By Caroline Dobuzinskis
Illinois House Representative and member of President Barack Obama’s Fiscal Commission Jan Schakowsky has long been an advocate of Social Security and its importance to Americans. On a press call on Monday hosted by the Center for Law and Social Policy (CLASP), she emphasized the increasing importance of the program to retirees who are facing a downward economy.
“With the dissolution of private pension plans, Social Security has been even more important for retirement benefit plans,” Rep. Schakowsky told reporters on the call. “Right now we don’t want to cut the benefits or lower the [retirement] age.”
In March, Rep. Schakowsky came to the defense of Social Security after Virginia Rep. Eric Cantor commented on NPR that “these programs [for seniors] cannot exist if we want America to be what we want America to be.”
On Monday’s call, Rep. Schawkowsky also focused on her proposed Fairness in Taxation Act that would enact new tax brackets for very high income earners—starting at salaries of $1 million—raising the caps on their taxes. She pointed out that Social Security should not be a part of any deficit-reduction strategy.
“Social Security really doesn’t have any place in a deficit-reduction discussion because it has nothing to do with the deficit,” said Rep. Schakowsky.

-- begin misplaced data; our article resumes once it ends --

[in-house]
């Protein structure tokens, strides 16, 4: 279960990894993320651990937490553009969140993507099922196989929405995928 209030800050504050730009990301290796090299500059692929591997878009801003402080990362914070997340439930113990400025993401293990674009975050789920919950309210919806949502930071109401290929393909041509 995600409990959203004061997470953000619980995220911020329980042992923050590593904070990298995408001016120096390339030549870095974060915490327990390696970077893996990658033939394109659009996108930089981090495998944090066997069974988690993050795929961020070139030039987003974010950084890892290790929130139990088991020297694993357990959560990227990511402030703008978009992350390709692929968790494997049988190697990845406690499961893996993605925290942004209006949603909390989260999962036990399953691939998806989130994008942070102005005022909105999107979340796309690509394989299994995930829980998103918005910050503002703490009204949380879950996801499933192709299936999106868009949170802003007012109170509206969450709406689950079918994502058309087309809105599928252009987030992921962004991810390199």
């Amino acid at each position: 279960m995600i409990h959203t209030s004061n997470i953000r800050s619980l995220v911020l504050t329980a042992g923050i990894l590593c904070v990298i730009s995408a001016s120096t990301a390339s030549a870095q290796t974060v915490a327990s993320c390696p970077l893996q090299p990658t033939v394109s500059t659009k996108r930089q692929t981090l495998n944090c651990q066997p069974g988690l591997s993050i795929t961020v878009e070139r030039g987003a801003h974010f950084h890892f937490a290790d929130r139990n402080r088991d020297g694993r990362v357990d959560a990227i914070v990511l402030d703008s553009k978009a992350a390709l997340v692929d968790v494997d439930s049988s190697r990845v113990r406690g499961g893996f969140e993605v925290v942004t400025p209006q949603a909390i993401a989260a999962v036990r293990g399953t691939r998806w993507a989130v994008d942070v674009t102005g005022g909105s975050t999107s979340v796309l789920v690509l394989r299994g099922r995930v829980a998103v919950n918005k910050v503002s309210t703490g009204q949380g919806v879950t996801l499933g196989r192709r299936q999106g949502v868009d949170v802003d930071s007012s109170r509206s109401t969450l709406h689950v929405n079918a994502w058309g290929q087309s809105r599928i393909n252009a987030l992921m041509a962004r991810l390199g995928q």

As often repeated on this blog, Social Security can afford to provide benefits for many years to come. The ability of Social Security to provide economic security to Americans who are retired, disabled, and others (such as widows of workers) has made it one of the country’s most successful and popular programs. While it is expected to face a shortfall after 2036, the program will still be able to provide benefits at a rate of 75 to 78 percent of current benefits at that point.
Scrapping the cap on the amount of wages subject to payroll tax as proposed in Rep. Schakowsky’s tax act is one solution to increasing revenues devoted to Social Security and ensuring its continued ability to pay full benefits. On the call, she said some secretaries now pay higher rates of taxes than the CEOs that work in their offices.
“If we were to scrap the cap that would make a huge difference to Social Security income,” she said. “We are in a downwardly moving trend in this country and Social Security will only become more important.”
Caroline Dobuzinskis is the Communications Manager at the Institute for Women’s Policy Research.